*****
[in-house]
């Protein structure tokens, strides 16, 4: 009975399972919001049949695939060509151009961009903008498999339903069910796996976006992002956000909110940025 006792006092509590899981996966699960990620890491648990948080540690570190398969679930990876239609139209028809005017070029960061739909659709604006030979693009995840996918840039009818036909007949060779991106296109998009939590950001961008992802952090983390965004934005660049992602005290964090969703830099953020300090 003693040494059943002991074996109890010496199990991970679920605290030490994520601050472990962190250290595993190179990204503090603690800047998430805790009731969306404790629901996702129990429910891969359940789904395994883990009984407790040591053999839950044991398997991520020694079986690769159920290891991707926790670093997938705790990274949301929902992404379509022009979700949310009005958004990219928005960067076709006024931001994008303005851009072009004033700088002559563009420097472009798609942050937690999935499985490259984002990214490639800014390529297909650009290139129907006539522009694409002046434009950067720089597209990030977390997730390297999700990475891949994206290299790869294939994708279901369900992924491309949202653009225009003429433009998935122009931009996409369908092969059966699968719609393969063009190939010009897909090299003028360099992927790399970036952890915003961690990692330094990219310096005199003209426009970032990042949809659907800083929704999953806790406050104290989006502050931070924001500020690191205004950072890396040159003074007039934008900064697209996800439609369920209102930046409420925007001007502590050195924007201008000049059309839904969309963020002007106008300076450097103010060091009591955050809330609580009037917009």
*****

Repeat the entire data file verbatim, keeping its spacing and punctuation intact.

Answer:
[in-house]
């Protein structure tokens, strides 16, 4: 009975399972919001049949695939060509151009961009903008498999339903069910796996976006992002956000909110940025 006792006092509590899981996966699960990620890491648990948080540690570190398969679930990876239609139209028809005017070029960061739909659709604006030979693009995840996918840039009818036909007949060779991106296109998009939590950001961008992802952090983390965004934005660049992602005290964090969703830099953020300090 003693040494059943002991074996109890010496199990991970679920605290030490994520601050472990962190250290595993190179990204503090603690800047998430805790009731969306404790629901996702129990429910891969359940789904395994883990009984407790040591053999839950044991398997991520020694079986690769159920290891991707926790670093997938705790990274949301929902992404379509022009979700949310009005958004990219928005960067076709006024931001994008303005851009072009004033700088002559563009420097472009798609942050937690999935499985490259984002990214490639800014390529297909650009290139129907006539522009694409002046434009950067720089597209990030977390997730390297999700990475891949994206290299790869294939994708279901369900992924491309949202653009225009003429433009998935122009931009996409369908092969059966699968719609393969063009190939010009897909090299003028360099992927790399970036952890915003961690990692330094990219310096005199003209426009970032990042949809659907800083929704999953806790406050104290989006502050931070924001500020690191205004950072890396040159003074007039934008900064697209996800439609369920209102930046409420925007001007502590050195924007201008000049059309839904969309963020002007106008300076450097103010060091009591955050809330609580009037917009």